• packaging and labelling
  • surveillance and monitoring
  • tobacco industry

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Background

Australia implemented plain packaging of tobacco products in 2012, requiring all tobacco products to be packaged in drab dark brown packs with brand and variant names in a standard font, colour, size and position on the pack. For factory-made (FM) cigarette products, only hard packs with a flip-top opening were permitted, and minimum and maximum pack dimensions were set to correspond to then typical pack sizes of between 20 and 50 cigarettes.1 Decorative elements were also banned from the cigarette stick. Existing legal agreements and regulations ban the use of light and mild descriptors and fruit or confectionery flavourings that appeal to children.2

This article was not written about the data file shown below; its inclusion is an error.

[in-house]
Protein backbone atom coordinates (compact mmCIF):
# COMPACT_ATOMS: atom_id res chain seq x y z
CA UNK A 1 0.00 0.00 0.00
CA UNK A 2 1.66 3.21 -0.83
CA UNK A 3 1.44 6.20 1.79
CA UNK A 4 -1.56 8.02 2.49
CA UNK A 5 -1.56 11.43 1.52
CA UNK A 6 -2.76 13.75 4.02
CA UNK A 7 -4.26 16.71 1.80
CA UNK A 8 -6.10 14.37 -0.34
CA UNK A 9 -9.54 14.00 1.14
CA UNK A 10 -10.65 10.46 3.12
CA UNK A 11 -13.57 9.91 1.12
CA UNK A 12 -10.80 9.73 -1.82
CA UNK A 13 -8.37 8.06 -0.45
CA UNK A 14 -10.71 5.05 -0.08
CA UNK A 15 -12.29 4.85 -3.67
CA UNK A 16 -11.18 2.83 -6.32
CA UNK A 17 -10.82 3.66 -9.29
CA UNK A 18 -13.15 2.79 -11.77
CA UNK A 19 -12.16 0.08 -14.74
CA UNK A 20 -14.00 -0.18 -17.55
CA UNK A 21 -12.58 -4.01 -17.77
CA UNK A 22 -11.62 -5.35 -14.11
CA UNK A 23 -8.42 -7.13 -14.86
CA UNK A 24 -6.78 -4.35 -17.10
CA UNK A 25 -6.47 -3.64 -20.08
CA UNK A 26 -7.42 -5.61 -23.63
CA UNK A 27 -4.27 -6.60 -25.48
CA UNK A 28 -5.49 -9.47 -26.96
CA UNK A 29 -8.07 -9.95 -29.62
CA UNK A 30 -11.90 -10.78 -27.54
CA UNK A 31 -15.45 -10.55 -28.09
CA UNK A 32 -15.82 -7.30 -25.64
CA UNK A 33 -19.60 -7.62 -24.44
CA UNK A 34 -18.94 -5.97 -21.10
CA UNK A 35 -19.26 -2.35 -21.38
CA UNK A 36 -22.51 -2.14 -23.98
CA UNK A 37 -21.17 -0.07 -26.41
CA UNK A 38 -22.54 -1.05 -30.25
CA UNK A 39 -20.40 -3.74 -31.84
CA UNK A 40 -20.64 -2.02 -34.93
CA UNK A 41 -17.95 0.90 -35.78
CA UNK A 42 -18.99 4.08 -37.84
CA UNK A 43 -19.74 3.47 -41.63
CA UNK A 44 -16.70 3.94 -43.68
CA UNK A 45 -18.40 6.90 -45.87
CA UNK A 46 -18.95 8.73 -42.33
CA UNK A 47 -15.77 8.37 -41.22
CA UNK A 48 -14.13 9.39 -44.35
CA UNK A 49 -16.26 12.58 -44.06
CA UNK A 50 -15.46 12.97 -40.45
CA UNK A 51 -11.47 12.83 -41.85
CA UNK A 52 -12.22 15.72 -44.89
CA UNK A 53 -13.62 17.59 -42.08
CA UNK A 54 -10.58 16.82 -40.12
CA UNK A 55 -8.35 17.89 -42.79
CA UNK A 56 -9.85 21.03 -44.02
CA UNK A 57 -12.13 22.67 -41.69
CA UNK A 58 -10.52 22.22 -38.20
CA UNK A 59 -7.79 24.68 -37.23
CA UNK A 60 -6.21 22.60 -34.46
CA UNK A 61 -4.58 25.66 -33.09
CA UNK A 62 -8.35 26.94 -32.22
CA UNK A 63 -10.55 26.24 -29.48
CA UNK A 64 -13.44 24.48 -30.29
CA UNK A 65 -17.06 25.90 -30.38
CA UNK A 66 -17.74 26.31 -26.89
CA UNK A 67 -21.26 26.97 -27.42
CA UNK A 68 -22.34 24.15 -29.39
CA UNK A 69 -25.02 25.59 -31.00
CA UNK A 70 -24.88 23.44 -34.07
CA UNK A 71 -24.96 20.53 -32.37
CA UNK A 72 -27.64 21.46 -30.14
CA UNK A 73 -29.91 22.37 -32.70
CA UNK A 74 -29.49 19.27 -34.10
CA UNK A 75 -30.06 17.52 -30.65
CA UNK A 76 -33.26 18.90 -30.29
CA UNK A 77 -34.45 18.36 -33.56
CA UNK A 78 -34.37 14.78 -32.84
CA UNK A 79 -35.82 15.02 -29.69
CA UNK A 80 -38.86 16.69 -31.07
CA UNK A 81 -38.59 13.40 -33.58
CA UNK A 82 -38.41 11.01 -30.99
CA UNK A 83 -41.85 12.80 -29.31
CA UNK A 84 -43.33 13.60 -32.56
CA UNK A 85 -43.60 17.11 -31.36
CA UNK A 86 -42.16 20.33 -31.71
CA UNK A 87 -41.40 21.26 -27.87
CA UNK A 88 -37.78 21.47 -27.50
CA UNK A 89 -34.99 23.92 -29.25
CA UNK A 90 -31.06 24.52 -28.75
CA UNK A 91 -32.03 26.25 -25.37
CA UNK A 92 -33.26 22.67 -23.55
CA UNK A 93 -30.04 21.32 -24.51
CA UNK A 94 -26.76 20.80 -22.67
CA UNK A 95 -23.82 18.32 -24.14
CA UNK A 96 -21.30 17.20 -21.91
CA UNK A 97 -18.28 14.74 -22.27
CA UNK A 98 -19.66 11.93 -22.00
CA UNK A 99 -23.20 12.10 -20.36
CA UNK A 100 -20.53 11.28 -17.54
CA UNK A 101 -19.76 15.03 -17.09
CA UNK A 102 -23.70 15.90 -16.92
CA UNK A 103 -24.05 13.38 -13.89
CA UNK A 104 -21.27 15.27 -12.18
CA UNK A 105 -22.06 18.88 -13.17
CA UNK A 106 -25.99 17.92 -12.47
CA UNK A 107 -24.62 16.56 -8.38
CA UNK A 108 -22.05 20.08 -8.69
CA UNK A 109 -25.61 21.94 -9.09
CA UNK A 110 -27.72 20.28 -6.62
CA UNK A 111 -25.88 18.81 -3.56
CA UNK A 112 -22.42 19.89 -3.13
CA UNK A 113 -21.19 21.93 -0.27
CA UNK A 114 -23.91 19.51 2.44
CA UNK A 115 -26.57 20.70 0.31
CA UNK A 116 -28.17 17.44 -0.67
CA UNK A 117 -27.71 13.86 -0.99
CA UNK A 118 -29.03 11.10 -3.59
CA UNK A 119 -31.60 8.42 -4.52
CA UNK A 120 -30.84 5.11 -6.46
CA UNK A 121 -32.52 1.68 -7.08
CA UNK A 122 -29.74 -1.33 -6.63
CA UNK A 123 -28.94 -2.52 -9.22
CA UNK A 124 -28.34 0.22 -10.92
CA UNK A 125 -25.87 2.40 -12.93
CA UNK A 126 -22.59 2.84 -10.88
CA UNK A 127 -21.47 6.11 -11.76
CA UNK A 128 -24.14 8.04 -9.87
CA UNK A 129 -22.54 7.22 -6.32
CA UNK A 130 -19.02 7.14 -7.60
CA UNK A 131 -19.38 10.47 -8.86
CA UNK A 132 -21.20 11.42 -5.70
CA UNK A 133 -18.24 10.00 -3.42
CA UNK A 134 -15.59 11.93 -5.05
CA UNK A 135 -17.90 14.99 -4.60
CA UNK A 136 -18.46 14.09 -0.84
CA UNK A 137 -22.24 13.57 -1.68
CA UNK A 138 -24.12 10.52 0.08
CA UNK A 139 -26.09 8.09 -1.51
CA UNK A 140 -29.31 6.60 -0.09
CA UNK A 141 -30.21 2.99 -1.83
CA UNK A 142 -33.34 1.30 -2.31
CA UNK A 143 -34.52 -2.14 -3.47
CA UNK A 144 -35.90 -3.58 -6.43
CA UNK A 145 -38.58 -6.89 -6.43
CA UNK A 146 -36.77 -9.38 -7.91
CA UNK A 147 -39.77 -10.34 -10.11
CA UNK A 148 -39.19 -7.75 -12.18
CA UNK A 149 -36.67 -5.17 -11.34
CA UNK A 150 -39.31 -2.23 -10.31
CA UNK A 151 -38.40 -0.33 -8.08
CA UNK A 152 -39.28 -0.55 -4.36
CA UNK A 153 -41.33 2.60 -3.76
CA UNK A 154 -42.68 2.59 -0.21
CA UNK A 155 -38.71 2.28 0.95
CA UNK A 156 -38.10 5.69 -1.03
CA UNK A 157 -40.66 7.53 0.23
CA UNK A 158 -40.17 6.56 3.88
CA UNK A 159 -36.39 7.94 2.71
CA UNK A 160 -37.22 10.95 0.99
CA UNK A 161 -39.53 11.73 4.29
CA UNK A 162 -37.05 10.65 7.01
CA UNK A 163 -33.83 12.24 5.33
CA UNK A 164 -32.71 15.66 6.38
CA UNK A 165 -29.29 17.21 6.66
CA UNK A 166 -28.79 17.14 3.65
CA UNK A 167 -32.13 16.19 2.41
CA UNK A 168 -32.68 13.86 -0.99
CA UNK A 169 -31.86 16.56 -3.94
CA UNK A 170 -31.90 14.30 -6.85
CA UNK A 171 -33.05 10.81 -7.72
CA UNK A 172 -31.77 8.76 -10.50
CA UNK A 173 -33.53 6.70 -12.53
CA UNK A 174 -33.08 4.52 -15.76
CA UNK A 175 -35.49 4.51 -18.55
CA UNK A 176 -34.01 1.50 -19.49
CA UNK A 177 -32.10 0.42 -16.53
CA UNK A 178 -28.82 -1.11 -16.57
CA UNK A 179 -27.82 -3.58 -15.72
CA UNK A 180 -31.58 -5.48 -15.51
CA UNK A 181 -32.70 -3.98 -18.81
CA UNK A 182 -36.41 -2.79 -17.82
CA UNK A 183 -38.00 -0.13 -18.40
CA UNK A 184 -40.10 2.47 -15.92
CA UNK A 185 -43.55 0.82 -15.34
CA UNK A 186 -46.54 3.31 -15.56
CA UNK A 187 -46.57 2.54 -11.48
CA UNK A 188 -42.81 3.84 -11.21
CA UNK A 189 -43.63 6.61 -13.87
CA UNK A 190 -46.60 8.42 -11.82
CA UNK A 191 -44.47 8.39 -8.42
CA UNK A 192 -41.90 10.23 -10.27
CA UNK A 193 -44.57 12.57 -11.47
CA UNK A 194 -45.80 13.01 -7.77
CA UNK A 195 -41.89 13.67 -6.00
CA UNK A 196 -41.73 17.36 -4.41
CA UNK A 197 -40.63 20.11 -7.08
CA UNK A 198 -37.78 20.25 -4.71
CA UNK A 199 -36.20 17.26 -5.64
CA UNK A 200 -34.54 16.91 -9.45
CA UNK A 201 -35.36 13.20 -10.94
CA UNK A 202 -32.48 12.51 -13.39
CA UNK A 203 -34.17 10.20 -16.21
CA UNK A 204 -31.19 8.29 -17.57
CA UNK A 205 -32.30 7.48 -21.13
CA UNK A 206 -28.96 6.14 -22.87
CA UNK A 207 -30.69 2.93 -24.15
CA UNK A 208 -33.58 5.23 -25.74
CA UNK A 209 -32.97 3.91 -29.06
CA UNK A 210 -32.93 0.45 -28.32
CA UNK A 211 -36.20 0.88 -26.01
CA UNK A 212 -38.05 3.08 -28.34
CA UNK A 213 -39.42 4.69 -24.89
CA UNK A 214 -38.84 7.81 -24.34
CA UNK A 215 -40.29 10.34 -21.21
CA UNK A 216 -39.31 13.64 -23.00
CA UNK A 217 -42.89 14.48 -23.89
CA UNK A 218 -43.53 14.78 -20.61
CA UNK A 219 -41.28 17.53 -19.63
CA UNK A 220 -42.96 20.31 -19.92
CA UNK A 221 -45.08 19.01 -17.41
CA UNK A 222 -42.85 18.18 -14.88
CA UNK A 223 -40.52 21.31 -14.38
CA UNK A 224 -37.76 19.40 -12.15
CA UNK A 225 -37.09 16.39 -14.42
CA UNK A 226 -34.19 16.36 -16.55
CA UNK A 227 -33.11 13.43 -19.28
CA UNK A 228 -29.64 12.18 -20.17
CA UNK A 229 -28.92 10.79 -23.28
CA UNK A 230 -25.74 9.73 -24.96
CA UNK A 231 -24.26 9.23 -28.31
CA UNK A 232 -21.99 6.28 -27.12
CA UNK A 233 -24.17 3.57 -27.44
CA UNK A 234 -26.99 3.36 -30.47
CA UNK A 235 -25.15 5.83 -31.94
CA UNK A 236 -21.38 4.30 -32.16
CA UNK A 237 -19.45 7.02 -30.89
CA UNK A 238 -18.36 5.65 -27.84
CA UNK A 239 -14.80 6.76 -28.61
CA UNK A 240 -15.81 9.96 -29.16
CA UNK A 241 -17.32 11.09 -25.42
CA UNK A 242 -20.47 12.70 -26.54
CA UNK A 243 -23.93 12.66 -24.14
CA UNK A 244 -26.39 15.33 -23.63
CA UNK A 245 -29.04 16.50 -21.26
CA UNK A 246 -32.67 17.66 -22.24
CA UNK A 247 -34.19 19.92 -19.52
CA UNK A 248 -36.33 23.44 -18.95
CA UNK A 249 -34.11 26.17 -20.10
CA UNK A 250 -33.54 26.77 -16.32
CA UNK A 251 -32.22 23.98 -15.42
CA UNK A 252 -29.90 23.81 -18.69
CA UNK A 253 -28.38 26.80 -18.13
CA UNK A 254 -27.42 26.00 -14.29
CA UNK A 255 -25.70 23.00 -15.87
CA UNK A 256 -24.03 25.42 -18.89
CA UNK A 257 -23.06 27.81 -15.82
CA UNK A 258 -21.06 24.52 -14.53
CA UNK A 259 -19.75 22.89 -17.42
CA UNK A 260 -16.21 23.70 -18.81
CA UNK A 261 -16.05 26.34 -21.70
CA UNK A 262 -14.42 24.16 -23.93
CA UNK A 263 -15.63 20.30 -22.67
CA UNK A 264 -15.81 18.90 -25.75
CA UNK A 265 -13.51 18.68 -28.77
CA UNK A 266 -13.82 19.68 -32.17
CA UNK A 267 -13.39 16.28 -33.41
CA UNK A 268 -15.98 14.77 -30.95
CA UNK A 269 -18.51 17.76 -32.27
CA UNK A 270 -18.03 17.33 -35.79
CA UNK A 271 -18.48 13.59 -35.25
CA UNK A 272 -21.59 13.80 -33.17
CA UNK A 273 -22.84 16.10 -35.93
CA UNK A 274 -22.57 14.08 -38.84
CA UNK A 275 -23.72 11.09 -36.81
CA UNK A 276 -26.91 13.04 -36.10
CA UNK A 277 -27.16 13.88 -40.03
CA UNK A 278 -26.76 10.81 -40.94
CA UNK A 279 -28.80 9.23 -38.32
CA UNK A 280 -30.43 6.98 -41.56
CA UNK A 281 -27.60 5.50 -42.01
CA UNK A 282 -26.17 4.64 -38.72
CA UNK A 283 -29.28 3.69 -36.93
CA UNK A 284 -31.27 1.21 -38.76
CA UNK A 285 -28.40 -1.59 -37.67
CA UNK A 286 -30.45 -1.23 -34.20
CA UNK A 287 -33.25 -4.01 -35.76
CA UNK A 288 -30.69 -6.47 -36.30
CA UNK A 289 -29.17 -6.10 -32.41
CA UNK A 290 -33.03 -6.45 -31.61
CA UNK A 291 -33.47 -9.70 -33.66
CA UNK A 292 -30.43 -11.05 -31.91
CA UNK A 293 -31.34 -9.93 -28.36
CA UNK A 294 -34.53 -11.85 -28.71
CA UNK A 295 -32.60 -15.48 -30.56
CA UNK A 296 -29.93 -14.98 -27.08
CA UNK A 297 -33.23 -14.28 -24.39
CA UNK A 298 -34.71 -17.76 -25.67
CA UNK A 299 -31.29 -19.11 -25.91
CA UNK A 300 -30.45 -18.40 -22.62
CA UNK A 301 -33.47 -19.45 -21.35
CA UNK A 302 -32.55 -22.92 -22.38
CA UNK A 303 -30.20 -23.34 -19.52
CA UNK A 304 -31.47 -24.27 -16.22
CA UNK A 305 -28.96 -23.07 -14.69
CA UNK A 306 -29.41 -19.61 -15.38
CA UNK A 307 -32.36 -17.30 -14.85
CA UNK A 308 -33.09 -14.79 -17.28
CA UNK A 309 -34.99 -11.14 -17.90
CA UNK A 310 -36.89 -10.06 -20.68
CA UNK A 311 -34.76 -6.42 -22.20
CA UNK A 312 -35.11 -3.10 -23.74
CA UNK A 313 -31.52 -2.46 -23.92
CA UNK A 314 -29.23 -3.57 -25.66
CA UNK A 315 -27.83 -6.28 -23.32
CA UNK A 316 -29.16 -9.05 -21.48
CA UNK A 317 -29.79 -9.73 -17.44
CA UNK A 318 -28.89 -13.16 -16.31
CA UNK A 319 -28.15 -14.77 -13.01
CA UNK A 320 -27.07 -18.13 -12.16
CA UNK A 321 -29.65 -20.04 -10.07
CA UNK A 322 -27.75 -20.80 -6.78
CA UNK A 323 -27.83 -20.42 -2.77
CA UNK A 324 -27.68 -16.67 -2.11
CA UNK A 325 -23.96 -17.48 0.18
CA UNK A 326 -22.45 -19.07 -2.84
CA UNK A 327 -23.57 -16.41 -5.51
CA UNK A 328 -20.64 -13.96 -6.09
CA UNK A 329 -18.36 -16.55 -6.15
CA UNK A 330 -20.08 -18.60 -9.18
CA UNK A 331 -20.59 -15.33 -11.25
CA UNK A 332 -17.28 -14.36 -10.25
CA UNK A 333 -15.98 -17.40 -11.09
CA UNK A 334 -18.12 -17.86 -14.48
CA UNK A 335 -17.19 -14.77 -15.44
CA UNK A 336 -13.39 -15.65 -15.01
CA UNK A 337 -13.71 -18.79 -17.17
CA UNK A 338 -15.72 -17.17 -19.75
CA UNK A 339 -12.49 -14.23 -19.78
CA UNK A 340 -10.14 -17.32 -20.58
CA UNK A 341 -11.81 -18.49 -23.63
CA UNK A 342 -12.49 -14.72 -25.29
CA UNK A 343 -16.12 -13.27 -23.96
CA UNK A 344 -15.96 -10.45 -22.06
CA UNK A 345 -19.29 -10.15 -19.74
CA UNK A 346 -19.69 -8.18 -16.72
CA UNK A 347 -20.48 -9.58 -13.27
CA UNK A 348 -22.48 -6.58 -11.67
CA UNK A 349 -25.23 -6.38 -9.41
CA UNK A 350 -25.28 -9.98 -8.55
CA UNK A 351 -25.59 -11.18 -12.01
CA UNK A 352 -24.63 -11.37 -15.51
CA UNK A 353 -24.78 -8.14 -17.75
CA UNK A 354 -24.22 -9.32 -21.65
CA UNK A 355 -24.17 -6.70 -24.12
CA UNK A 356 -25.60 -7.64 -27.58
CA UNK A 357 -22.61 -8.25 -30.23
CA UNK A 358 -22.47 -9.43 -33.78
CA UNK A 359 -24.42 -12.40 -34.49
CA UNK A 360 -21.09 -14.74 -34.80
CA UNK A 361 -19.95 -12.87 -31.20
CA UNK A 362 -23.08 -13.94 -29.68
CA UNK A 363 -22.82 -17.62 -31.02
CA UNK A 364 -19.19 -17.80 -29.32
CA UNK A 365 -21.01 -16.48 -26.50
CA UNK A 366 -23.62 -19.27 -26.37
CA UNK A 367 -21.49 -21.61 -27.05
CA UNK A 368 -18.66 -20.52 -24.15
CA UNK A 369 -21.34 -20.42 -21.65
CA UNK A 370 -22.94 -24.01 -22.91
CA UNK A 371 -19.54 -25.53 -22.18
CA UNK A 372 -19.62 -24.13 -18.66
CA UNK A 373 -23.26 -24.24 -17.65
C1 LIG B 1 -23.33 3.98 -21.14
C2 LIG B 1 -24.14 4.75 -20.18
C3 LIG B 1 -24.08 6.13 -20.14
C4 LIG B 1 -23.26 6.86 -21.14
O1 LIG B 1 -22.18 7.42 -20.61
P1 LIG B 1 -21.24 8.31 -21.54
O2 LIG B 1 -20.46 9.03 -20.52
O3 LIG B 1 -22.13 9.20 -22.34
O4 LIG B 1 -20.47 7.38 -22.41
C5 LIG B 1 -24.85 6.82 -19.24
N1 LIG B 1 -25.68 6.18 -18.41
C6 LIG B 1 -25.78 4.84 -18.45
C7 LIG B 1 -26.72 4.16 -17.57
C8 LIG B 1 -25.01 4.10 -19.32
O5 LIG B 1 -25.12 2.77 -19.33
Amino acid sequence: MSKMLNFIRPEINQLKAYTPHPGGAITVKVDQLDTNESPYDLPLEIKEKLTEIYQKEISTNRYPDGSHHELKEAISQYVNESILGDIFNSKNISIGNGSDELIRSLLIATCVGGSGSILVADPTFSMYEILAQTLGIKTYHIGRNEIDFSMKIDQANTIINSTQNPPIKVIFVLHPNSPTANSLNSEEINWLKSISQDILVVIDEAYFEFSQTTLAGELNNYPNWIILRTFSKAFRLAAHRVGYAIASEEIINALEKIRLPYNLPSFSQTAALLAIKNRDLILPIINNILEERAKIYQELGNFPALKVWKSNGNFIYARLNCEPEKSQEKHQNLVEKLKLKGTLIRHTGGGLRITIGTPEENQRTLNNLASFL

Our group’s routine surveillance of the Australian FM cigarette market identified numerous trends in the years immediately prior to, and 1 year post, the implementation of plain packaging.3 Some trends were temporary, such as pack designs observed in the lead-up to implementation that aimed to explicitly reassure smokers that product quality and taste would not change even though tobacco would be contained in drab dark-brown packs. Others were responses to the new regulations, such as introducing long product names to take up more of the space on the front of the pack, incorporating variant names into brand names and changes in pack size to meet new minimum dimensions.3